A meeting of the Kenai Subsistence Subcommittee showed how divisive subsistence issues in the central Kenai Peninsula have become as board members were unable to reach consensus on peninsula fishery proposals.
The Southcentral Alaska Federal Subsistence Regional Advisory Council Kenai Subsistence Subcommittee met at the Kenai River Center on Friday and Saturday to consider 12 peninsula fishery proposals and public comments on those proposals in order to formulate recommendations to the Southcentral RAC prior to the group’s March 13-16 meeting
Recommendations were to focus on the methods, means, seasons and harvest limits for existing federal subsistence fishery proposals for the federal public waters on the Kenai, Kasilof and Swanson River drainages based on current customary and traditional use determinations established by the Federal Subsistence Board.
No recommendations came to be, though. Instead representatives spent the majority of their two-day meeting going off on tangents, expounding on personal philosophies and generally jumping from topic to topic, based on the primary interests of the groups they represented, which included Salamatof Tribe, Ninilchik Tribe, Kenaitze Tribe, Kenai River Sportfishing Association, Kenai River Professional Guides Association, United Cook Inlet Drift Association, Kenai Peninsula Fisherman’s Association and the communities of Cooper Landing, Hope and Ninilchik
By far the most contentious issue of the two-day meeting was the potential use of gillnets for subsistence fishing in the Kasilof and Kenai Rivers.
“That’s the 800-pound gorilla in the corner,” said facilitator Dick La Fever.
A proposal requesting the use of gillnets for subsistence fishing was brought forward by a representative of the Ninilchik Tribal Council.
“We want to establish some form of community net,” Ivan Encelewski said.
Doug McBride, a staff fisheries biologist with the Office of Subsistence Management, said OSM viewed the concept of a community gillnet as problematic, and stated so in its draft analysis of the proposals, because “none of the communities with customary and traditional use determinations are represented by a single organization or entity that could administer such a fishery for the entire community.”
In other words, the Ninilchik Tribal Council is not representative of all who live in Ninilchik, so the opportunity to use a gillnet could not be solely allowed for them. According to McBride, it would also have to be allowed for all eligible rural residents in Ninilchik, as well as residents in Hope and Cooper Landing, and “the addition of widespread in-river gillnet opportunities would be inconsistent with existing principles of fish conservation for species and stocks.”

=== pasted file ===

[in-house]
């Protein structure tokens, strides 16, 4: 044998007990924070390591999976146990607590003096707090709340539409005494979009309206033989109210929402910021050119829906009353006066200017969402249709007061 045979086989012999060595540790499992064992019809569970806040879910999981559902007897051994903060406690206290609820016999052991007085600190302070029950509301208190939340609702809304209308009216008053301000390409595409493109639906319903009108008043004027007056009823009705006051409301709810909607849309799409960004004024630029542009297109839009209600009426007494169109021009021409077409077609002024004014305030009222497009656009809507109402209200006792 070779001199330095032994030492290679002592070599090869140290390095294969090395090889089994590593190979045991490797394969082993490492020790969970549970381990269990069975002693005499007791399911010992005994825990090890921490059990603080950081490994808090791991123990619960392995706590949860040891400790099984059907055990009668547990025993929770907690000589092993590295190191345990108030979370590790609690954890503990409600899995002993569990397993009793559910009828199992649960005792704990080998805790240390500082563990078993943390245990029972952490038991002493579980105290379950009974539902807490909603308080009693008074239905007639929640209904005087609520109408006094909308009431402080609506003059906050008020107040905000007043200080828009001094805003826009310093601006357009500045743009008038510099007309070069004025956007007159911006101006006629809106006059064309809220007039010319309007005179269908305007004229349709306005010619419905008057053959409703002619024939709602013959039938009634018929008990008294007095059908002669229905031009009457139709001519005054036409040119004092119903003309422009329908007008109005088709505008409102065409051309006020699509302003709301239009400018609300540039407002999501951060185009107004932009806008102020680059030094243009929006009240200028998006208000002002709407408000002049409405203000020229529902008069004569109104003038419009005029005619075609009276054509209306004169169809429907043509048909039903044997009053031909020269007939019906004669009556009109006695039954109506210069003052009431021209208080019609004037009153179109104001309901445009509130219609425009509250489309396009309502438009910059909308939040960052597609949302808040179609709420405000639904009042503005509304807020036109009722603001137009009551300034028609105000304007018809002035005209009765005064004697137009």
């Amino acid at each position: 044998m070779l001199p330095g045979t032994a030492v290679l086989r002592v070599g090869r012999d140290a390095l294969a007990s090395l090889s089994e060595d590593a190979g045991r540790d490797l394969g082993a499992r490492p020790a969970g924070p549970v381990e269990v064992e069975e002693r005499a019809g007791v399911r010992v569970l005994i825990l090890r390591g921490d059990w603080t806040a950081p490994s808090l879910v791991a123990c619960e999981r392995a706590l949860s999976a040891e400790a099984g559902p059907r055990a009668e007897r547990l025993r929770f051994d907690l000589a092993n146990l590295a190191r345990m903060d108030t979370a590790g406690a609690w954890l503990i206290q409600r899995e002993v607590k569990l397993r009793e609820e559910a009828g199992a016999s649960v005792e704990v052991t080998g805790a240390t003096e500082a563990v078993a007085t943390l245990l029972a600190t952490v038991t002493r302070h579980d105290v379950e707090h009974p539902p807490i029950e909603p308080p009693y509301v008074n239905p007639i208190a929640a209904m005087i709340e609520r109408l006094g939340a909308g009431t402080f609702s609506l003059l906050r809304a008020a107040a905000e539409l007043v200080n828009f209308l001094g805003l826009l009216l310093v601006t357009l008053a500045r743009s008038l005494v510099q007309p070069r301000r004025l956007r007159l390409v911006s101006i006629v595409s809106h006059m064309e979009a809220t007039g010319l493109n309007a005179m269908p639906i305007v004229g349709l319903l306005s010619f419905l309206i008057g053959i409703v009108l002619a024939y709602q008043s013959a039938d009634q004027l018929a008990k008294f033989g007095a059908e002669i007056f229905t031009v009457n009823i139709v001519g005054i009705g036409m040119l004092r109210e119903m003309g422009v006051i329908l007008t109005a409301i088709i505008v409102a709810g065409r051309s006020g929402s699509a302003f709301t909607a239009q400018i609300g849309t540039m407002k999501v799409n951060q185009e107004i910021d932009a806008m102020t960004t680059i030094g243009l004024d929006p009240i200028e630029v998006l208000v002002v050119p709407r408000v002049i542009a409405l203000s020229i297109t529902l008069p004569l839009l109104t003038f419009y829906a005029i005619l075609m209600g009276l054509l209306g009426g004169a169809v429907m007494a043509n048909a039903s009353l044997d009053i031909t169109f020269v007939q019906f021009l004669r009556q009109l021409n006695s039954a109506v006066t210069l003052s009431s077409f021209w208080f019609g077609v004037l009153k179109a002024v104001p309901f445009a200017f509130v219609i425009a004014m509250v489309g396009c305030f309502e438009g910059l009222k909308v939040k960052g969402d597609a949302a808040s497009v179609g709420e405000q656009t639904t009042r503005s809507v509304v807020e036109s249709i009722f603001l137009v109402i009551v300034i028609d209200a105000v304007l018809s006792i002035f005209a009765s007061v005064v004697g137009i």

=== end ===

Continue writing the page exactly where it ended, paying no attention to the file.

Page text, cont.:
Encelewski said the idea of a community net isn’t something he was ready to give up on quickly, though.
“We don’t want lots of nets in the rivers, but I don’t see how one community net is ‘widespread,’ especially since Hope and Cooper Landing have expressed no interest in them. I also think there could be a single entity in Ninilchik that could administer a gillnet. We’re open to all options, but setnetting was our traditional and customary use method. It’s our our preferred method for getting fish and what we think will be the best way for getting fish,” he said.
Not wanting a proliferation of nets in the river was, for the most part, the only issue that received consensus among all representatives of the subcommittee, and many said while it was a small step, it was at least a step in the right direction.
“I had hoped this meeting would be a place where people would come and express their own opinions and options and do some creative thinking about how to proceed without the overlay from the (OSM’s draft analysis) on where we could and couldn’t go. I thought the purpose of this group was to make a recommendation, rather than critique a recommendation that has already been made,” said Sky Starkey, who represented the Ninilchik Tribal Council on the second day of the meeting.
“I think it wasn’t a complete failure, though,” Starkey added. “I think this was a beginning a beginning dialogue toward people understanding Ninilchik is trying to be reasonable and is concerned about conservation, but also needs a subsistence fishery that is meaningful.”
Ricky Gease, representative for the Kenai River Sportfishing Association, said he believed some good also came out of the meeting.
“When you’re in a group that is trying to work by consensus, you’re trying to get to understand differences and see if at the end of the day you can move forward by a process of analysis. So, what we’re doing now is in the next week we’ll go forward with the staff analysis and providing comments and feedback on why this was here and why that was there. Then we’ll come back in two weeks and continue on with the discussion, which will be helpful to hashing everything out before the Southcentral RAC meeting, because there’s not time for the give and take there,” he said.
The Southcentral Alaska Federal Subsistence Regional Advisory Council Kenai Subsistence Subcommittee agreed to meet again Feb. 24.
Joseph Robertia can be reached at email@example.com.
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